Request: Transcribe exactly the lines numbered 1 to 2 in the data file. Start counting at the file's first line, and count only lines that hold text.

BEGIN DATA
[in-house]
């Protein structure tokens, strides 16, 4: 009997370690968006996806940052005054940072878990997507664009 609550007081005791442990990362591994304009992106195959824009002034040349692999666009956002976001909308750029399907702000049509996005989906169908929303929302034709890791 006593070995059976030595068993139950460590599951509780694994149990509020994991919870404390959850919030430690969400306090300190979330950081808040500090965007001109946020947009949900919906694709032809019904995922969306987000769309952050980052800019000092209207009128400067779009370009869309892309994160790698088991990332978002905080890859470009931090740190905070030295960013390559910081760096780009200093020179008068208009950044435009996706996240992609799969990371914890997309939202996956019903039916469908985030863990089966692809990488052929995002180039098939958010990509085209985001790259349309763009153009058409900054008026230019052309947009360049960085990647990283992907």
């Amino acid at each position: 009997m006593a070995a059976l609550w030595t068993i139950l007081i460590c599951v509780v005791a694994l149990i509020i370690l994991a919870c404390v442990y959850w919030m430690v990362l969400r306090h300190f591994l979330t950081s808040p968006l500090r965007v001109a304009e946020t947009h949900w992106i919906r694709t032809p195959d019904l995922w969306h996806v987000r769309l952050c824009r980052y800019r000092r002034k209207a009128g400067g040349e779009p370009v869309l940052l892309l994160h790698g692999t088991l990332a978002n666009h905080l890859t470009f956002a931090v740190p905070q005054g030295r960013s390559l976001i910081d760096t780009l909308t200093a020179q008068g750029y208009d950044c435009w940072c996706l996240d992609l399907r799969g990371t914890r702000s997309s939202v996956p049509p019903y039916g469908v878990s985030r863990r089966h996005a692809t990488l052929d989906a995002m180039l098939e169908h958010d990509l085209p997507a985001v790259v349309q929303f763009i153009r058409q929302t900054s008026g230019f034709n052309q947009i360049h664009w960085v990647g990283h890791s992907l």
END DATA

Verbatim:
[in-house]
């Protein structure tokens, strides 16, 4: 009997370690968006996806940052005054940072878990997507664009 609550007081005791442990990362591994304009992106195959824009002034040349692999666009956002976001909308750029399907702000049509996005989906169908929303929302034709890791 006593070995059976030595068993139950460590599951509780694994149990509020994991919870404390959850919030430690969400306090300190979330950081808040500090965007001109946020947009949900919906694709032809019904995922969306987000769309952050980052800019000092209207009128400067779009370009869309892309994160790698088991990332978002905080890859470009931090740190905070030295960013390559910081760096780009200093020179008068208009950044435009996706996240992609799969990371914890997309939202996956019903039916469908985030863990089966692809990488052929995002180039098939958010990509085209985001790259349309763009153009058409900054008026230019052309947009360049960085990647990283992907």